Construction of the Abroms-Engel Institute for the Visual Arts is near completion, and soon the angular, two-story, zinc, glass and brick building will become home for University of Alabama at Birmingham Department of Art and Art History galleries, classrooms and faculty.
Curious visitors and students who have walked by the building in progress, on the corner of 13th Street and 10th Avenue South, will be able to explore the 26,000-square-foot building in early 2014, when classes are expected to begin there, and an opening exhibit will be on show. Art history, time-based media and graphic design classes, along with administrative offices, will be housed within the building.
The facility is named for lead donors Hal and Judy Abroms, as well as Ruth and the late Marvin Engel. The building was designed by Los Angeles-based architect Randall Stout, who worked with senior associate Frank Gehry for seven years. Hoar Construction oversaw the construction of the building. The completion of the AEIVA will create dynamic indoor and outdoor public spaces that physically and visually connect with the Alys Stephens Performing Arts Center across the street, said UAB President Ray L. Watts.
“We are excited to take this major stride in creating a vibrant nexus of arts and culture for UAB and our entire community,” Watts said. “With its striking architecture and state-of-the-art capacity to house important visual art works and educate students of art and art history, the Abroms-Engel IVA will be an invaluable addition to UAB’s cultural corridor, complementing the Alys Stephens Performing Arts Center, the William Hansell and Susan Mabry Hulsey Center for Arts and Humanities and the National Alumni Society House. This campus and community can look forward to enjoying world-class exhibitions and cultural events in this marvelous new facility for years to come.”
The AEIVA will attract the best students and faculty to study at UAB, said College of Arts and Sciences Dean Robert Palazzo, Ph.D.
“The Abroms-Engel Institute for the Visual Arts will not only serve students, but the public as well, and it will be a regional and national destination for those seeking to experience world-class art,” Palazzo said. “As the Alys Stephens Center has provided the premier venue for cultural entertainment, the IVA will provide that type of venue for fine art, all on the campus of a Carnegie-rated Research University.”
Three gallery spaces are included for regularly changing exhibitions of art, including student, faculty and alumni shows. Classrooms, studio laboratories and administrative offices will enhance teaching and learning. The building will boast an outdoor sculpture garden, covered art plaza and exterior spaces for gathering. Pedestrian pathways will enhance the building’s grounds and connect with the arts and culture district. The main lobby has a two-story atrium that will allow natural light to flood the lobby below and provide views between second floor academic spaces and ground floor public access. The glass-enclosed main lobby also will provide views into and out of the facility. The art plaza, an extension of the main lobby, is designed to support events from catered dinners to performances. New parking areas have been designed in the surrounding lot to ensure abundant parking.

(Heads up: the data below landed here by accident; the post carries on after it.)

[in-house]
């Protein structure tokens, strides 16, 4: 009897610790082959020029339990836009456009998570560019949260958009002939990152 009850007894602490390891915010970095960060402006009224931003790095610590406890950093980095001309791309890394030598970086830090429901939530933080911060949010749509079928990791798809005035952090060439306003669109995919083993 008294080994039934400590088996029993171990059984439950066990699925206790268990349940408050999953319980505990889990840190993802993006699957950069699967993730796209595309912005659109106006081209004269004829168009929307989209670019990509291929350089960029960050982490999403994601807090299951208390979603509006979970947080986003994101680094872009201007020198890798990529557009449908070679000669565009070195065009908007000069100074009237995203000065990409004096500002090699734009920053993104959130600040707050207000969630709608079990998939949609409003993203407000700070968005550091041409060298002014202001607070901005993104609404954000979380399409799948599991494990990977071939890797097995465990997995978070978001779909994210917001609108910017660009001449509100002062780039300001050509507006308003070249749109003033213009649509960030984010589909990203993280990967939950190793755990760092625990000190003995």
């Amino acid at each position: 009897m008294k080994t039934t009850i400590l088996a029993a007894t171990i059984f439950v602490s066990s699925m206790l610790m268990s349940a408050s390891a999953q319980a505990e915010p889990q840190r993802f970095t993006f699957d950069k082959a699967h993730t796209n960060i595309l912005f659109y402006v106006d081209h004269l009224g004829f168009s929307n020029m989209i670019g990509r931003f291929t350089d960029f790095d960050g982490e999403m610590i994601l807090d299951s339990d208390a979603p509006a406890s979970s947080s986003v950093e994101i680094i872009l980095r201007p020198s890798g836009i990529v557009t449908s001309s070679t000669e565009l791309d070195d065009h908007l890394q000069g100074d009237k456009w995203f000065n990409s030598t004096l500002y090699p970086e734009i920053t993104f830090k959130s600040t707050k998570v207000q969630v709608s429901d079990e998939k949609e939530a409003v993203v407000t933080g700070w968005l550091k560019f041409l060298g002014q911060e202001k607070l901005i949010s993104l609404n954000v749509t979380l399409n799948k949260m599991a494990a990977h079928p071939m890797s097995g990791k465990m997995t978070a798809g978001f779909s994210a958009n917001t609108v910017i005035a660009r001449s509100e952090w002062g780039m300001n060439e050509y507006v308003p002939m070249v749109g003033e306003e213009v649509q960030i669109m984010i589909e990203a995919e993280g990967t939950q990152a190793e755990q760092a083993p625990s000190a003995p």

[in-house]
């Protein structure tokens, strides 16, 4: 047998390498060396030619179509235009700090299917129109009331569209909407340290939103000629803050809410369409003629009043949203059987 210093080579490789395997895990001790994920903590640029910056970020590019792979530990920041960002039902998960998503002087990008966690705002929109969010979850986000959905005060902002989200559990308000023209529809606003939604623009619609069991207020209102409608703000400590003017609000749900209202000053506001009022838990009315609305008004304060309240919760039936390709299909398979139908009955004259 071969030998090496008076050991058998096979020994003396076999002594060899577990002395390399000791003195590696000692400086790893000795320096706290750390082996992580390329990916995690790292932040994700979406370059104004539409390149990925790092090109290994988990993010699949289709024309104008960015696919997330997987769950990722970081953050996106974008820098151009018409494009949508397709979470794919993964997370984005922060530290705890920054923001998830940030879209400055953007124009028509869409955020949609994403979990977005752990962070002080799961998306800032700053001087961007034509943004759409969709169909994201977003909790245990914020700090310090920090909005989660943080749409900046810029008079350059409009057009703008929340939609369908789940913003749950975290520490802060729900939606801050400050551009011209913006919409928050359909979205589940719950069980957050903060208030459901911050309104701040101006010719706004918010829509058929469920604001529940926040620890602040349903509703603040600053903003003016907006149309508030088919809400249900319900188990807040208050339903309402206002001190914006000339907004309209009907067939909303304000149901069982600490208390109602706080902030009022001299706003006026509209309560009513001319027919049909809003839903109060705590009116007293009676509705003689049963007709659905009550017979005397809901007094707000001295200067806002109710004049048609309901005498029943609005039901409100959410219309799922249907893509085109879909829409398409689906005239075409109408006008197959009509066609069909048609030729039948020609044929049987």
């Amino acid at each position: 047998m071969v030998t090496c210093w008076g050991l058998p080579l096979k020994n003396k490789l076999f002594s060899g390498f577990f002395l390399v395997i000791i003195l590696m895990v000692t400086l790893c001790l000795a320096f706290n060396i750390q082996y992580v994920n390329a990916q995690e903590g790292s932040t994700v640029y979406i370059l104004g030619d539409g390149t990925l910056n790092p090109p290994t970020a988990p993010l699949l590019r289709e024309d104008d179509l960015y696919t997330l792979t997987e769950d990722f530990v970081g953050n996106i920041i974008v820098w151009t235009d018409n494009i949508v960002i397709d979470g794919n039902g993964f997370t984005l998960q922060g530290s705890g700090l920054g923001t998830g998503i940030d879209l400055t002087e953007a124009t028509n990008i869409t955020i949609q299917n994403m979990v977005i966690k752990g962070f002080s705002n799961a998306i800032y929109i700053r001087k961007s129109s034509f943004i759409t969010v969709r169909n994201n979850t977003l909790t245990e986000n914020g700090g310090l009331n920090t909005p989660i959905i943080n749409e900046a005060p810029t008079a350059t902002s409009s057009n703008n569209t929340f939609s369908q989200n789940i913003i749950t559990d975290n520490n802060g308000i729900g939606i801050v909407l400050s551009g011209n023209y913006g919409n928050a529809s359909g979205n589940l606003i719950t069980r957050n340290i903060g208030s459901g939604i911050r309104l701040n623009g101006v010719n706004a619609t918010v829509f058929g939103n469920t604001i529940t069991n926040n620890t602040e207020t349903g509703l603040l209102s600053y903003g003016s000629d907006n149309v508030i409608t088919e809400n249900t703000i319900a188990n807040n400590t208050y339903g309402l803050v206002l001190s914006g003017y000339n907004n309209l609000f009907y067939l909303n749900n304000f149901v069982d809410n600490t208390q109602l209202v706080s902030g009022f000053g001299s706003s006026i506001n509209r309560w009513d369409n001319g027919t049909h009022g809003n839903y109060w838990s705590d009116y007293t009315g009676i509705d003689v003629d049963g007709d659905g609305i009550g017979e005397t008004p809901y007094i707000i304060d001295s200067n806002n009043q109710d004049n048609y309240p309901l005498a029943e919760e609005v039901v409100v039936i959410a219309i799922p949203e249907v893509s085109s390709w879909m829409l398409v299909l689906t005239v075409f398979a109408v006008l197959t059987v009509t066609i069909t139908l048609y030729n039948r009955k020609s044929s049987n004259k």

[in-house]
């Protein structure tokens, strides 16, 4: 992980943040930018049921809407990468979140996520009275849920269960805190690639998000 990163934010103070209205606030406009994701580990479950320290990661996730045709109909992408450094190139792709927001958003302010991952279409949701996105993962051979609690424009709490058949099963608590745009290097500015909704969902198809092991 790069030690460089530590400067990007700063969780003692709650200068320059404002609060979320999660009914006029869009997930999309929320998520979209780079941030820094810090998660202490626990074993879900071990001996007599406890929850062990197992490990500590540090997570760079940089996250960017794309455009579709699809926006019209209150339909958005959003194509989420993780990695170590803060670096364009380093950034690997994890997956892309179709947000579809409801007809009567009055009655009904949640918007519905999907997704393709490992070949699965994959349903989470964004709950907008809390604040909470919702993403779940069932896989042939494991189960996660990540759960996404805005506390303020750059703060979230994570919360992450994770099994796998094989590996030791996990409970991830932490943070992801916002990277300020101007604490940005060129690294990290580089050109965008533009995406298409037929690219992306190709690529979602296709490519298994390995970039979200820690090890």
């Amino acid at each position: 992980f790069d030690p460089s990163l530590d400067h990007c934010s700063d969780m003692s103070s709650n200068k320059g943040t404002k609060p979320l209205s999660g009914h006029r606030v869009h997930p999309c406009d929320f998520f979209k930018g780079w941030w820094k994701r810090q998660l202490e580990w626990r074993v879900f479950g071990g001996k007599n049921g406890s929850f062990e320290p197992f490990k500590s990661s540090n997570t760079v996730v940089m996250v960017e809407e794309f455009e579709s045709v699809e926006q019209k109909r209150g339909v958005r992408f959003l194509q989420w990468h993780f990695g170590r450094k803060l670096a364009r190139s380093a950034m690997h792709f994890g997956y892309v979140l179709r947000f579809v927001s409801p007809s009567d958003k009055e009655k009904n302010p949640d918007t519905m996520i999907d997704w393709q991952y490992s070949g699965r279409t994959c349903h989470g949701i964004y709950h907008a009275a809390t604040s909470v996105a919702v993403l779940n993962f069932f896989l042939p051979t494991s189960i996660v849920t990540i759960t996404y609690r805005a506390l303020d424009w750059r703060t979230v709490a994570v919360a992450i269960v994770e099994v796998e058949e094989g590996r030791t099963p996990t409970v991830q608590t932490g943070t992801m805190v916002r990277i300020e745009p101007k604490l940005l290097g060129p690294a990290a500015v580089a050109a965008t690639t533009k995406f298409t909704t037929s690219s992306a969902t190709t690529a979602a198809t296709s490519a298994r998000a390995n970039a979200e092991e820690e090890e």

“By clustering the arts disciplines into a centralized arts district, UAB intends to foster collaboration and a sense of community both within the university and in our community,” said Shirley Salloway Kahn, Ph.D., UAB vice president for development, alumni and external relations. “The Alys Stephens Center, the Hulsey Center and the new Abroms-Engel Institute for the Visual Arts are the perfect complement of entities to showcase the university’s commitment to arts education, cultural programming and community enrichment.”
Works from UAB’s permanent collection will be housed in the AEIVA, which will have state-of-the-art security and environmental control systems for humidity, temperature and UV exposure, as well as a loading/unloading bay within the building so works are always climate-controlled. Works in the permanent collection include Polaroids by Andy Warhol; a Pablo Picasso lithograph; six large James Rosenquist lithographs; eight Donald Judd etchings; large-format Polaroids, particularly those by William Christenberry; Christo’s “Mein Kölner Dom, Wrapped”; an Anthony Caro paper sculpture; a mural by Dzine; and a painting by James Marshall, aka Dalek. The new space will allow the works to be stored and displayed safely and securely, said Department of Art and Art History Chair Lauren Lake, M.F.A.
“The ability to properly house and exhibit our collection will allow us to be more sought-after for donors and more selective in terms of accessions and loan opportunities,” Lake said. “The quality of our collection puts us on the map, as UAB will be one of only a handful of exhibition spaces in the South outside of museums with the environmental standards to acquire and exhibit work by important contemporary and historic artists.”
The building’s material palette is based on red brick, glass and patinaed zinc. An education bar, light monitor and elevator cube on the north side of the main public entrance, and a canopy over the gallery concourse, are clad in the zinc, which creates a durable, lightweight and high-performance envelope that enables and emphasizes the building’s dramatic sculptural shapes and cantilevers. The building is recognizable as one of 21st century technology, while blending with the predominant brick palette of the campus.